As stated in Kimbrough v. Kimbrough, 228 Neb. 358, 362, 422 N.W.2d 556, 559 (1988):

In determining whether alimony should be awarded, the trial court should consider what effect, if any, the marriage has had upon the ability of the wife to secure employment in the future and the earning capacity of the husband.... Alimony is not to be used simply to equalize the income of the parties or to punish one of the parties. It may be used to assist the other party during a reasonable time to bridge that period of unavailability for employment or for that period to get proper training for employment.

Although it is true that the wife is not in a very good financial position, the husband is in no better position.

In addition, it must be remembered that the husband has custody of the minor children. One consideration in the awarding of alimony is the ability of the supported party to engage in gainful employment without interfering with the interests of any minor children. Buche v. Buche, supra; Brown v. Brown, 199 Neb. 394, 259 N.W.2d 24 (1977).

In Hennings v. Hennings, 233 Neb. 523, 446 N.W.2d 221 (1989), the record showed that the father's net earnings per month were approximately $2,700, while the mother *912 was earning $542 net a month. We found that the father's income was adequate to pay the indebtedness on the residence property and to support the children, but that it would not justify an award of alimony. We went on to state that "[i]n view of the limited earning capacity of the [mother] and the award of no alimony, we believe the decree should be modified to eliminate the award of child support to the [father]." Id. at 524, 446 N.W.2d at 222.

Although in this case the trial court seems to have been under the impression that the husband had a much better likelihood of improving his financial outlook, the record shows otherwise. While it is true that the wife did not have a degree on which she could rely to improve her employment, she has worked continuously throughout the marriage and has had experience in various occupations. On the other hand, the husband had spent 18 of the last 20 years working as a Presbyterian pastor. Therefore, the husband's most likely prospect for employment is as a minister.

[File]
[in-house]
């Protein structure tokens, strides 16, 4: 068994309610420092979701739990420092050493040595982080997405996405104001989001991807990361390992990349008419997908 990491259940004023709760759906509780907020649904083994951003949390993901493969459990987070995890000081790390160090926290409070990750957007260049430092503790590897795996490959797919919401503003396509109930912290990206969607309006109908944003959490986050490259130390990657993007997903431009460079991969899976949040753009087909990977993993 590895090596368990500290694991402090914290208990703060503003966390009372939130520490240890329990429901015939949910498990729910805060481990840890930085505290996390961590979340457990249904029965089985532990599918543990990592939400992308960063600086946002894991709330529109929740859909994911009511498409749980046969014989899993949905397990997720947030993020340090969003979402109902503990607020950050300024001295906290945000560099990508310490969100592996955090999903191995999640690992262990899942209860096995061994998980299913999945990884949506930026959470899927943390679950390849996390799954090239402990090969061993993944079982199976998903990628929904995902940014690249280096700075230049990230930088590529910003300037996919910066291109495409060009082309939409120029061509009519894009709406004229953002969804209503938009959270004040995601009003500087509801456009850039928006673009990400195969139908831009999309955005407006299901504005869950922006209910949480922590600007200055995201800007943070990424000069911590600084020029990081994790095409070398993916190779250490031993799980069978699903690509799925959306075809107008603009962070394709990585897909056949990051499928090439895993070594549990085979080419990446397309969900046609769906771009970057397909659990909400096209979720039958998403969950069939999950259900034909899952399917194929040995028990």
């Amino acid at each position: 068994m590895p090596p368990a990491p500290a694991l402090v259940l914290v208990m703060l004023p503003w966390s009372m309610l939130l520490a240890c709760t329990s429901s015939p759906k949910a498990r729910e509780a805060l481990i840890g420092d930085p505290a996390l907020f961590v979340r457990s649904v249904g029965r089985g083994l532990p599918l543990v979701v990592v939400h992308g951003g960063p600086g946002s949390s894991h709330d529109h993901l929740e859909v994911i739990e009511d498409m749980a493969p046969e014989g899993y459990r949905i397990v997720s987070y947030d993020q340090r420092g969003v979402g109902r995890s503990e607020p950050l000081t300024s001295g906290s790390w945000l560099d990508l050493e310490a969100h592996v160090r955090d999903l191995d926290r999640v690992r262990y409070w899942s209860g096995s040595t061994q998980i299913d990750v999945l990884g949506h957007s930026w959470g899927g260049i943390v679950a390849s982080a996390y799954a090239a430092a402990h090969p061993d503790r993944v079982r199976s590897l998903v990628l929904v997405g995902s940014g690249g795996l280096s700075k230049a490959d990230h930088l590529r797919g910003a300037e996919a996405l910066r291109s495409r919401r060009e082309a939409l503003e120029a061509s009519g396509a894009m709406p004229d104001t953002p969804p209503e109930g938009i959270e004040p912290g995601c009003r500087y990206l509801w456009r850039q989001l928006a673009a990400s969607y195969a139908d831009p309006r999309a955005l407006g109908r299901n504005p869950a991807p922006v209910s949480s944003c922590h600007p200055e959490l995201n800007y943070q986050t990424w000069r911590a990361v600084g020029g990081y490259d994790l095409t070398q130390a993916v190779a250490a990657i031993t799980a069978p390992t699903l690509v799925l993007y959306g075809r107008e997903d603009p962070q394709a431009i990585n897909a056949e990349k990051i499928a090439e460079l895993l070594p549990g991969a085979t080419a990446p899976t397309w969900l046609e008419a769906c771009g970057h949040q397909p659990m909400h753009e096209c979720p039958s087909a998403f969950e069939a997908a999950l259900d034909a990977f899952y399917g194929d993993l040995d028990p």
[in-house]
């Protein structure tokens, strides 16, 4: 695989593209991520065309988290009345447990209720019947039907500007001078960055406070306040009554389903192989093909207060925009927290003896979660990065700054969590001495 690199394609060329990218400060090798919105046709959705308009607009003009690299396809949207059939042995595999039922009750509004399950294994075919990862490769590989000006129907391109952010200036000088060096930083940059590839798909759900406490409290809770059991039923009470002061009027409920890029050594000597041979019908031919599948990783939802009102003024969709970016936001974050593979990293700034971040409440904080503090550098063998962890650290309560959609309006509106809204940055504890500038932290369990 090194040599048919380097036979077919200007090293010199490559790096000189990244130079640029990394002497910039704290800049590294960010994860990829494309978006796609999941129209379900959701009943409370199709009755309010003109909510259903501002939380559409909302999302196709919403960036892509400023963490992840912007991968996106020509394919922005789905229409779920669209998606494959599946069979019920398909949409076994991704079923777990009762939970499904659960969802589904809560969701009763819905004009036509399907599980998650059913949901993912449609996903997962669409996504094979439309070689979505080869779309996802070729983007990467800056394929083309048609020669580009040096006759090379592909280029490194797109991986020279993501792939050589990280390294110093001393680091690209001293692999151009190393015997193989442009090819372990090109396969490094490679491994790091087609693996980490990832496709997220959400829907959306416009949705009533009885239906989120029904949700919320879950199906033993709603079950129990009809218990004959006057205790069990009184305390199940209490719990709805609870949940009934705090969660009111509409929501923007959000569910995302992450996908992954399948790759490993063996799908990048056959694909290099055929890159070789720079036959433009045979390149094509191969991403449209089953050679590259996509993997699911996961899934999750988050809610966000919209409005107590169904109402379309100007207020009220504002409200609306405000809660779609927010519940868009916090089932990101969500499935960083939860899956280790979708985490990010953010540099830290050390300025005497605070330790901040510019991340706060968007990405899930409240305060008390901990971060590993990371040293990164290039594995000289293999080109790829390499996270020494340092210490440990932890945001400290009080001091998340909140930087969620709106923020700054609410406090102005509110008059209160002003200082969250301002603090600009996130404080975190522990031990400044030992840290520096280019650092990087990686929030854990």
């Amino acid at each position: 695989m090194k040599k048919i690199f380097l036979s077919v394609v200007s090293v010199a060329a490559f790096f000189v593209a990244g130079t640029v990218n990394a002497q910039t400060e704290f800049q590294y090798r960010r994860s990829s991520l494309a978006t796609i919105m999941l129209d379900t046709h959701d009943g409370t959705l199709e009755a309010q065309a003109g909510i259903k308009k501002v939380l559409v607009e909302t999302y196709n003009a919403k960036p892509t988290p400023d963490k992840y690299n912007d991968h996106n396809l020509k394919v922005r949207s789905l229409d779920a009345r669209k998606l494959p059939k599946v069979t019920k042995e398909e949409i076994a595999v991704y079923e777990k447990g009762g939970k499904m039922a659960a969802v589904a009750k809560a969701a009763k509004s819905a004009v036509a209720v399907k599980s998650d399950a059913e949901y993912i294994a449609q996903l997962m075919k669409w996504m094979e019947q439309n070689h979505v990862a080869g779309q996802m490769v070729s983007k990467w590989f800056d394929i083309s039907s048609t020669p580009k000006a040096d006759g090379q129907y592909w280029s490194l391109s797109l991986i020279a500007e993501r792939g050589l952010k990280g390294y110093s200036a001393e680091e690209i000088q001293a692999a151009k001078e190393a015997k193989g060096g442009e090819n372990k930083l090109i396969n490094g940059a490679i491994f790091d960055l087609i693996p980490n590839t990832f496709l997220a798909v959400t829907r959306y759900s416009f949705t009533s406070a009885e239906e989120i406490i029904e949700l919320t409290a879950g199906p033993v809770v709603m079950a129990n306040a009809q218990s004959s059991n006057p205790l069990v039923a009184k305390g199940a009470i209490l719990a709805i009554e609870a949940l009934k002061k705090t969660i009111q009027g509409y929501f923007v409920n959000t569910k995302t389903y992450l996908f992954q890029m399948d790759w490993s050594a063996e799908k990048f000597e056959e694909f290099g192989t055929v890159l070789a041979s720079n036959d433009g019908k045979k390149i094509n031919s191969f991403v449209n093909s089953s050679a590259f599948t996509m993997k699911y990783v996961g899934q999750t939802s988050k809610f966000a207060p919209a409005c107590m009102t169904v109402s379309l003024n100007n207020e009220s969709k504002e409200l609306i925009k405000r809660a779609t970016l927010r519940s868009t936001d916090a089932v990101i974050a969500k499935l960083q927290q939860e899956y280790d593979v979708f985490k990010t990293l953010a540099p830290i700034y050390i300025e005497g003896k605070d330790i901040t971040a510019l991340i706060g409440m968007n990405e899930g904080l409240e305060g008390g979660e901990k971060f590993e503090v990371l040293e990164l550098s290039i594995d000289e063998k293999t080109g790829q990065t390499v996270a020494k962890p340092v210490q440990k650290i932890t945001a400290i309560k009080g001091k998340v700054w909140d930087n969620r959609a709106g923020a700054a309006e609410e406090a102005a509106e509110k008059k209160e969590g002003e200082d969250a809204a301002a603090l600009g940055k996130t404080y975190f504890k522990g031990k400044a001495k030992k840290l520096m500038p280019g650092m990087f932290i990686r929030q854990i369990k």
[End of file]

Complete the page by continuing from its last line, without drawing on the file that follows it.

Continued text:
Although the ministry may be a respectable and commendable calling, it is not a financially rewarding one. The testimony reflects that the average salary of a Presbyterian minister in 1989 was $13,375. (The record does not tell us the average value of any benefits which may be part of a minister's pay.) Although the husband has a degree in philosophy, with minors in mathematics and physics, this degree, as well as any employment experience in these fields, were attained over 20 years ago. Thus, the record suggests that the husband will continue to experience substantial difficulties in securing lucrative employment.

Under the circumstances, it was an abuse of discretion to award the wife alimony.


Last, in his fourth assignment of error, the husband questions the award of an attorney fee to the wife. The testimony is that while the wife's attorney fee totaled $5,336.37, the husband's totaled $2,476.62.

In addition to the rule stated in subpart (2) above, we have specifically declared that in an action for dissolution of marriage, the award of attorney fees is discretionary with a trial court, is reviewed de novo on the record, and will be affirmed in the absence of an abuse of discretion. Ritter v. Ritter, 234 Neb. 203, 450 N.W.2d 204 (1990).

The award of attorney fees depends on a variety of factors, among them the amount of property and alimony awarded, the earning capacity of the parties, and the general equities of the situation. Pittman v. Pittman, 216 Neb. 746, 345 N.W.2d 332 (1984); Whitney v. Whitney, 214 Neb. 565, 334 N.W.2d 799 (1983). In Ziebarth v. Ziebarth, 238 Neb. 545, 557-58, 471 N.W.2d 450, 459 (1991), we proclaimed:

In awarding attorney fees in a dissolution action we consider the nature of the case, the amount involved in the controversy, the services actually performed, the results obtained, the length of time required for preparation and presentation of the case, the novelty and difficulty of questions, and the customary charges for similar services.

See, also, Murrell v. Murrell, 232 Neb. 247, 440 N.W.2d 237 (1989); Hamm v. Hamm, 228 Neb. 294, 422 N.W.2d 336 (1988).

In view of the routine nature of the issues involved, the size of the marital estate, and the fact that the record fails to detail the work performed to justify the fees charged by the wife's attorney, the award of a fee to the wife also constitutes an abuse of discretion.


The decree of the trial court is, as we first noted in part I above, affirmed as modified in this opinion.